‘Failures’ in tragic beautician’s care

STAFF at a Yorkshire hospital twice failed to give key drugs to a trainee beautician who tragically collapsed and died, an inquest was told yesterday.

Bradford Coroner’s Court also heard claims routine observations of Laura Garner’s vital signs were not properly carried out, while resuscitation equipment was missing when doctors made desperate efforts to revive her.

The series of failures came in the 24 hours after the 18-year-old, of Baildon, was admitted to Bradford Royal Infirmary with back and abdominal pains.

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Doctors ruled out appendicitis the next day but her condition suddenly worsened and she died from septicaemia due to a serious bacterial kidney infection in a case her consultant described as “exceptionally rare”.

Abid Hassan Mohammed Salih, who was then a registrar, said he recommended giving her an antibiotic when he admitted her on September 22 2009 but did not prescribe it and it was not given to her. He prescribed a second antibiotic to her the following evening for a urinary tract infection but it was never administered.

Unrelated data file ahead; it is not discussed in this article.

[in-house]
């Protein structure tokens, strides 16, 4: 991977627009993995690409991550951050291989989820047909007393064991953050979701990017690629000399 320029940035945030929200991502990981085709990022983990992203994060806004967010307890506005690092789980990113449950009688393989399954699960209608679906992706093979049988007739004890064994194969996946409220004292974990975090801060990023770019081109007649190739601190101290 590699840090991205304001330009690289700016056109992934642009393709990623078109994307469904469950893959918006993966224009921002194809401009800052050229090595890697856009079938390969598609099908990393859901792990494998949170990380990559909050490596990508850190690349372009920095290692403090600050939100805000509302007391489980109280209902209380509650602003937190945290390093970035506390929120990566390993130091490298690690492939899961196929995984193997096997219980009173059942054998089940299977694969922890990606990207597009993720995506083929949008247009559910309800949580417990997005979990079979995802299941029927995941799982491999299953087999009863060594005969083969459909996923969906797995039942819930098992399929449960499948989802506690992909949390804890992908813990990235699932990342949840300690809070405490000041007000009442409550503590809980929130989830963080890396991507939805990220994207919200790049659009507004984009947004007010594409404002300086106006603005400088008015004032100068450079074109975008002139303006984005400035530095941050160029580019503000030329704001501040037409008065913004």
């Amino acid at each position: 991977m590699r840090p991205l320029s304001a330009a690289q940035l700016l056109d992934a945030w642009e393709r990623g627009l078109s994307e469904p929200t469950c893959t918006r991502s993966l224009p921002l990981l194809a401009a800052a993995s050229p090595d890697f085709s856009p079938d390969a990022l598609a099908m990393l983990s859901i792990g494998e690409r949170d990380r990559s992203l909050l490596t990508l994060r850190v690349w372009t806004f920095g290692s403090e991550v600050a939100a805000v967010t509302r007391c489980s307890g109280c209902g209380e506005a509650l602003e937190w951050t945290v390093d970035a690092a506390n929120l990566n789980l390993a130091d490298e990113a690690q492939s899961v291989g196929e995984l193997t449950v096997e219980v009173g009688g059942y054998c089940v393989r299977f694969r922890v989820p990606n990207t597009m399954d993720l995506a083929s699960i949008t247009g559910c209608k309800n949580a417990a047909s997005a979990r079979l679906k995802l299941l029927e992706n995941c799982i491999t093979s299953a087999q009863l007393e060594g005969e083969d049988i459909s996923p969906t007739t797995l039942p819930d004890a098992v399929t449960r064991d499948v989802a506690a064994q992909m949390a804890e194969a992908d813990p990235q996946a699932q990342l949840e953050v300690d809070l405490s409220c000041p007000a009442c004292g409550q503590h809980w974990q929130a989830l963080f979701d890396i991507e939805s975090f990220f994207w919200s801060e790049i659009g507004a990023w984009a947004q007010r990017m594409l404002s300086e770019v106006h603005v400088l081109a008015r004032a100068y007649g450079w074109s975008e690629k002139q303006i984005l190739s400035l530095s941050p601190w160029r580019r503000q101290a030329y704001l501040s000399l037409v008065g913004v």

He told the hearing hospital procedures had now changed and he would write a prescription rather than leave it for junior doctors.

Consultant surgeon John Griffith, who was in charge of Laura’s care, said he had “never seen a case progress like Laura”. Her body had mounted only a partial response to the infection which was “very unusual, very tragic and very upsetting for everyone”.

He had not thought she had the serious kidney complaint based on test results and examination. On the evening she died, he was called to see another case before reviewing her in person although he had seen a patient nearby.

“When I saw her sat up in the next door bed I did not appreciate she was as ill as she was,” he said.

Ward manager Angela Hurtault said it would have been normal to carry out observations every four hours. If abnormalities were detected these would have been stepped up but this had not happened.

Laura’s mother Anne gave harrowing details of the moment she learned her daughter had died in a telephone call from staff. She had earlier been very worried about her daughter, who complained of being very hot. “She was laid in bed propped up and you could see her heartbeat in her neck and her chest,” she said.

The inquest continues.